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What is Methyl Red? - Synthesis & Structure

Instructor: Korry Barnes

Korry has a Ph.D. in organic chemistry and teaches college chemistry courses.

The primary focal point of this lesson will be on a specific organic compound known as methyl red. Our main topics of discussion will include the structure of methyl red, how it's synthesized, and it's most important use.

Molecules and Food Coloring

Have you ever taken a glass of water and slowly added a drop or two of a food coloring to the glass? Once the first drop hits the water, it immediately begins to disperse until the water is eventually no longer clear and takes on whatever color you used for the coloring. What's fascinating is that the dispersion of the coloring happens all on its own with virtually no outside assistance from us.


Various food colorings in glasses of water
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Just like red food coloring will turn water into a bright red solution, did you know that there is an organic compound that is also a bright red substance and can turn solutions from colorless to red, and even yellow and orange too? The compound we're referring to is methyl red, and is going to be the focal point of our discussion today. We will be learning about methyl red in terms of its structure, how it's made synthetically, and an important use it finds application towards. Let's get to coloring!

Structure of Methyl Red

Let's get started by taking a look at the structure of methyl red to get things going in the right direction. Methyl red is an organic compound, which means that it is primarily constructed of carbon and hydrogen atoms, but contains nitrogen and oxygen atoms as well. It contains several important structural features, which in organic chemistry are referred to as functional groups. First notice the two rings of the molecule that have double bonds inside of them. These are called aromatic or benzene rings. The two aromatic rings are connected to one another by two nitrogen atoms, which is known as an azo group.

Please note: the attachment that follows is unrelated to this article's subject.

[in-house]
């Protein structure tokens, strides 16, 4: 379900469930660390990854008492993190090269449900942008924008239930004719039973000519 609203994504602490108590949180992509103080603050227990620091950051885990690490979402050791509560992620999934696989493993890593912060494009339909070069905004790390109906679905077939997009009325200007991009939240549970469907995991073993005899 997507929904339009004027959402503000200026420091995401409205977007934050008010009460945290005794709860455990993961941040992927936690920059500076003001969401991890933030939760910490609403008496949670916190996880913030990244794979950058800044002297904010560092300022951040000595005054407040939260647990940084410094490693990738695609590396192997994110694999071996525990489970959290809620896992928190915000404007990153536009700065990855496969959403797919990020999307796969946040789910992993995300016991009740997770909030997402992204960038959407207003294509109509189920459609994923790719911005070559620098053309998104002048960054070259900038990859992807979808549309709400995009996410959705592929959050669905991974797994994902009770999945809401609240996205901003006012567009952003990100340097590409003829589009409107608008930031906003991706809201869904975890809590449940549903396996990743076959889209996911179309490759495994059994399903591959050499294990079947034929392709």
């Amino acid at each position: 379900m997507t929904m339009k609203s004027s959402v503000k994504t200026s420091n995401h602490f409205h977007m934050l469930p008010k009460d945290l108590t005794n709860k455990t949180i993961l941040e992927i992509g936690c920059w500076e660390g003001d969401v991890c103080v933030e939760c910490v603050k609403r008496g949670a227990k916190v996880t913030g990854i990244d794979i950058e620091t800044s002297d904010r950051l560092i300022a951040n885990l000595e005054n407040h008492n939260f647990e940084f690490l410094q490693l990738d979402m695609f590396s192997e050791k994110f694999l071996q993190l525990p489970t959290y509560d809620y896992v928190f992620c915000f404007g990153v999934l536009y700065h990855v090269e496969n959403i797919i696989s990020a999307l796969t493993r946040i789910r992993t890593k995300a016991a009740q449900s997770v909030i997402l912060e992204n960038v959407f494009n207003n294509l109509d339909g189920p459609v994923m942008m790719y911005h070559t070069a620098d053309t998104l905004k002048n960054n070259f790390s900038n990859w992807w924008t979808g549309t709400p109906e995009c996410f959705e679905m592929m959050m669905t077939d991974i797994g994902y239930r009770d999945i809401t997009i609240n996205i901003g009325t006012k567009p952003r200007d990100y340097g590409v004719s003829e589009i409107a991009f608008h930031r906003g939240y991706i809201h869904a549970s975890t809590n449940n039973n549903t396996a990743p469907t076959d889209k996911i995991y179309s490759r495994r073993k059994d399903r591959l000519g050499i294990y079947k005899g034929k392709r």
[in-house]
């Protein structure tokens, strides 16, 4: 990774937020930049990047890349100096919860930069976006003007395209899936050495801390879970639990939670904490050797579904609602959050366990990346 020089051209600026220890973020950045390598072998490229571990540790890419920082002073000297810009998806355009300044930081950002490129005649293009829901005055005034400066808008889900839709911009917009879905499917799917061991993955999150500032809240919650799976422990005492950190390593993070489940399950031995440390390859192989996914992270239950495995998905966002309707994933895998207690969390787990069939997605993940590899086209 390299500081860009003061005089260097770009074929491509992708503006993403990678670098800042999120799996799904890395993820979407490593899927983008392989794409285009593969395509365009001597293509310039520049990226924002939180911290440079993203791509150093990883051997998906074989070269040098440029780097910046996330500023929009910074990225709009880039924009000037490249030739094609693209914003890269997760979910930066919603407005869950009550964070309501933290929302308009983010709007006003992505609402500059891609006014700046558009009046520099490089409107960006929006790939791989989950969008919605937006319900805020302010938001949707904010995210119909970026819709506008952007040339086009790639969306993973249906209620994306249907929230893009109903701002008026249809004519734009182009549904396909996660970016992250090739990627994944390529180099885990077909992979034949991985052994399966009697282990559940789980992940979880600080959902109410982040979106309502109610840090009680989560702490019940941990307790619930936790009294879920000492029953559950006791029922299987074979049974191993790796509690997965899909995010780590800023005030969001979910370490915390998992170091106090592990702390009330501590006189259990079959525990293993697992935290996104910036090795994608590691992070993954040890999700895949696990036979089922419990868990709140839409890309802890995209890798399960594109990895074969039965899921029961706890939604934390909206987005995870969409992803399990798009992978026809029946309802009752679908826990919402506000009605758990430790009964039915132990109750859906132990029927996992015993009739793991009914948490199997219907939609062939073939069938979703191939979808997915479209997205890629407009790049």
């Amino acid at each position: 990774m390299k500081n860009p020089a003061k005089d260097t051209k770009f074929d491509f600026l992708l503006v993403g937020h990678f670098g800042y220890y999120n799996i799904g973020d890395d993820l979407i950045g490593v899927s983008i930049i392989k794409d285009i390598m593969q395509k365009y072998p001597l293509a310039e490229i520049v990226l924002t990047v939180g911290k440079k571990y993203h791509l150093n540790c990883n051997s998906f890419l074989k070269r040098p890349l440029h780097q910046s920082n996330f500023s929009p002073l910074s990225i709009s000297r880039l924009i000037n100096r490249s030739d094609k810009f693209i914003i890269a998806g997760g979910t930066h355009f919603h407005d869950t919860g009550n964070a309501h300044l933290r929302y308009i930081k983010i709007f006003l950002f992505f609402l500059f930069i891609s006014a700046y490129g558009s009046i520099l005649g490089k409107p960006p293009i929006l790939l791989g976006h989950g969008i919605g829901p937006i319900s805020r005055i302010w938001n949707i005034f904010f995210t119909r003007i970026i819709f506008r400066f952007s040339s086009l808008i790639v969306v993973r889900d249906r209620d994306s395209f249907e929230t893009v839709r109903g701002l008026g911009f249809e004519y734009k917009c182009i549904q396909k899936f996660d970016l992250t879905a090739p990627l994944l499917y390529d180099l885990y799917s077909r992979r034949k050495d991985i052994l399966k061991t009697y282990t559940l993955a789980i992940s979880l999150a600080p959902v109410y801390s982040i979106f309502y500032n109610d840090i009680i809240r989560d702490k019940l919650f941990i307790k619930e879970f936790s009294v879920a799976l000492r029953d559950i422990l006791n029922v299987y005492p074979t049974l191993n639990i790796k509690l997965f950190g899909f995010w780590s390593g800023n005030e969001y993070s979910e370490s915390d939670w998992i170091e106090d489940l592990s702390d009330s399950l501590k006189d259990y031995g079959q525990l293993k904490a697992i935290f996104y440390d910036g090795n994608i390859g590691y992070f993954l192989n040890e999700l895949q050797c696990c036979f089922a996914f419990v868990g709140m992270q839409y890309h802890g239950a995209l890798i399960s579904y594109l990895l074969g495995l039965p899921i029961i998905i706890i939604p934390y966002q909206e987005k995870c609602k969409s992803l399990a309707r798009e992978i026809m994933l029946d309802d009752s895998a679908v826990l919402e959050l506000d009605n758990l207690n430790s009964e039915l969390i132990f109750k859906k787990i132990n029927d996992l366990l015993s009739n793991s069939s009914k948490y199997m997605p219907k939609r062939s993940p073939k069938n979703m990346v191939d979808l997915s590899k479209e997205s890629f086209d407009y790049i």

Structure of methyl red showing all of the relevant functional groups within the molecule
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Methyl red also contains a carboxylic acid functional group (-COOH), which helps to explain its ability to serve as an acid or hydrogen ion source. Directly on the other side of the molecule from the carboxylic acid group, we find a nitrogen atom connected to two methyl (-CH3) groups, which is called an amine functional group. In organic chemistry, amines can act as bases, which means they can serve as hydrogen ion acceptors.

Synthesis of Methyl Red

Let's now transition into talking about how methyl red is synthesized in the lab by organic chemists. Even though it looks like a rather complicated and complex molecule, chemists have devised a way to synthesize methyl red in only two simple steps that utilize cheap and commercially available starting materials.

In the first step of the synthesis, anthranilic acid is reacted with hydrochloric acid (HCl) and sodium nitrite (NaNO2) to produce an intermediate compound called a diazonium salt. Once the diazonium salt is formed, the second step involves reaction with a compound known as dimethylaniline which actually gives methyl red as the final product!


The preparation of methyl red involves two simple synthetic steps from commercially available starting materials
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Syntheses such as the one involving methyl red can be extremely useful to organic chemists, mainly because they allow them construct rather large and complex molecules economically and with only a few steps.

What is Methyl Red Used For?

Now that we know about the general structure of methyl red and how it's made, what exactly is it good for in terms of use? Remember when we learned that it has both an amine functional group as well as a carboxylic acid? It turns out that the presence of both an acidic and basic functional group allows it to act as a pH indicator in solutions. The pH of a solution is a way chemists talk about the relative acidity (or basicity) of a given solution.

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